Hooray for Halloween! A huge element that has such emphasis on the tone and mood of a film is the score. It’s the silent voice speaking when no words are spoken, the prelude to a moment of terror or heart break. It is what ties everything together. In the spirit of this spooky month I’ve decided to focus on the eerie, the spooky, and the scariest scores in film. In no particular order, here is a compilation of my personal favorites. Enjoy, dispute, add, or chest burst an alien baby……either way: discuss!
Probably my favorite movie score ever, The Omen’s haunting simplistic tone by Jerry Goldsmith creates an imminent sense of doom throughout the movie, elevating the already terrifying story.
John Williams created possibly the most recognizable score for this flick about a man eating shark. There can’t possibly be a person in existence who doesn’t know what that sound makes before the shark reveals itself. It’s so well known people don’t even have needed to see the movie. Dun nun, dun nun………………
Pino Donaggio writes the score for this film, one of Stephen King’s best adapted films about a bullied school girl with telekinetic powers. Carrie isn’t terrifying as much as eerie but Donaggio’s score adds the extra moment of scary to make all us viewers uncomfortable.
Not only is John Carpenter a master director, specifically noted for his work in the horror genre, he even wrote this diabolical score for this slasher flick about a masked madman named Michael Myers. (whom I still lust after even though Freddy is my horror flick boyfriend)
This flick about boys gone crazy is a staple of the horror genre and one of Alfred Hitchcocks most notable films. The entire film is blanketed by at magnificent score by Bernard Herrmann’s that really comes to truth in the famous “shower scene”.
The score composed by Krzysztof Komeda isn’t overly obvious, more or less a subtle and eerie tone that is masked in sweetness, but underneath is a creepy and sinister malevolence that makes for an unnerving mood.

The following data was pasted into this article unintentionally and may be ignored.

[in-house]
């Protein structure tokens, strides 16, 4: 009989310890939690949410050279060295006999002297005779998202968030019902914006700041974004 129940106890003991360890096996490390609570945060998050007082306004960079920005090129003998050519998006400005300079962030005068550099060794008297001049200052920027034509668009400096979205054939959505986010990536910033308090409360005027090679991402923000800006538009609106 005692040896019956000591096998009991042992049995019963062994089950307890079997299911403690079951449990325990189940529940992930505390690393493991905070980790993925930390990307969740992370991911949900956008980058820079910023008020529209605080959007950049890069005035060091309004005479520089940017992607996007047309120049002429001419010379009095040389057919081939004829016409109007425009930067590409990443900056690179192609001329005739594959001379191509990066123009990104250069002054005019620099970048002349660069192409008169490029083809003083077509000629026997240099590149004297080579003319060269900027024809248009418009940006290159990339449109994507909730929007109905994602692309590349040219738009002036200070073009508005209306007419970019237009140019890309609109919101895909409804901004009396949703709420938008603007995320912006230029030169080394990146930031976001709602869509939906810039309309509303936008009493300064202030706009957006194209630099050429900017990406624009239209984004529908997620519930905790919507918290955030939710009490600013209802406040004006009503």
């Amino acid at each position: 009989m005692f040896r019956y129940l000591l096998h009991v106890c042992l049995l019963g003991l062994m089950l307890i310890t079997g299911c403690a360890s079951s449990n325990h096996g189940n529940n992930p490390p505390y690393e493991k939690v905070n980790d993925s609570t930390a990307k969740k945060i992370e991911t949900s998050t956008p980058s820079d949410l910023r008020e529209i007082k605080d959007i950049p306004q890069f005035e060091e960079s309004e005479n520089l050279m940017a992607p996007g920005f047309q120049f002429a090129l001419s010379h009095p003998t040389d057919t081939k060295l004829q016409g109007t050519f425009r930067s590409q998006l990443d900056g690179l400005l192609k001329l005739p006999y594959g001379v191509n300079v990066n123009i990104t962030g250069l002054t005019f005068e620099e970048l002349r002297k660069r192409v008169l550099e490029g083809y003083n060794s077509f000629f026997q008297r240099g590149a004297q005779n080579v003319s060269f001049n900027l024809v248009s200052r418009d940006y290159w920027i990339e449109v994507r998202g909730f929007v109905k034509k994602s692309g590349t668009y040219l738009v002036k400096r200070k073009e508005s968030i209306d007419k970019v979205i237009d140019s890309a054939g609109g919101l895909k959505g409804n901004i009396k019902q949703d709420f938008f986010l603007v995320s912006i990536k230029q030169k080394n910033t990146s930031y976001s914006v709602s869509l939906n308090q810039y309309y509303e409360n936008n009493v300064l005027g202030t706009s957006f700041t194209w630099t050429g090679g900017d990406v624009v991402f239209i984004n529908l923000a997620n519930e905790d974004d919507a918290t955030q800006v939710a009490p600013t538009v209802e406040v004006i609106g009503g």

HOUSE OF 1000 CORPSES
Rob Zombie’s score pummels this film giving no question about the horrific intentions this film has. It’s name speaks for itself and while the movies visuals doesn’t lack a sense of terror, the score exemplifies the mood Zombie sought to create.
Howard Shore’s score falls more into the quality of eerie rather than scary, but matched with Cronenberg’s strange sense of story telling, Goldblum’s manic performance, and the explorative quality of science gone wrong, it’s a perfectly ominous match.
BRAM STOKERS DRACULA
This film is more acknowledged for it’s strong visual force but equally powerful is the superb score by Wojciech Kilar. The darkness the film exudes is directly exploited through the score and it’s impressive visuals.
Danny Elfman is well known in the Burton world of film making which is best known for it’s eerie and fantastical creations. However, in Sleepy Hollow he simply outdid himself with a score that was not only haunting, darkly taunting, but captured the essence of exactly what I feel like a scary Halloween movie should evoke.
There is much diversity in Goblin’s score for Romero in this scary flick. From the quirkiness of polka music to real ominous tones, each piece of music are implemented perfectly allowing for the chaos that the situation would undoubtedly emote.
THERE WILL BE BLOOD
Johnny Greenwoods score for this film that isn’t quite scary though insanely eerie captures the spooky undertones of Daniel Plainview the very unlikeable main character, whose behavior is completely unpredictable and without remorse.
The synthesizer by Vangelis takes an already dark mood and undertones and buries it even further making you feel the claustrophobia of Roy Batty, and pressure of Deckard. It’s dark, moody, and creepy.
Michael Andrews score left you with the feeling that something else was going to happen, that some turn of epic violence would occur, and even though it never happened, the intensity of the music, the doomed sense it gave, made you feel like the world would end at any given moment. Not slasher scary, but spooky on a very cognitive level.
A film when advertised in the United States appeared to be much more “magical” than real, it turned out real life was far more terrifying than the imaginary horrors of Ofelia. Javier Navarette created a horrific lullaby that captured Ofelia’s terrifying dream world and her even scarier reality.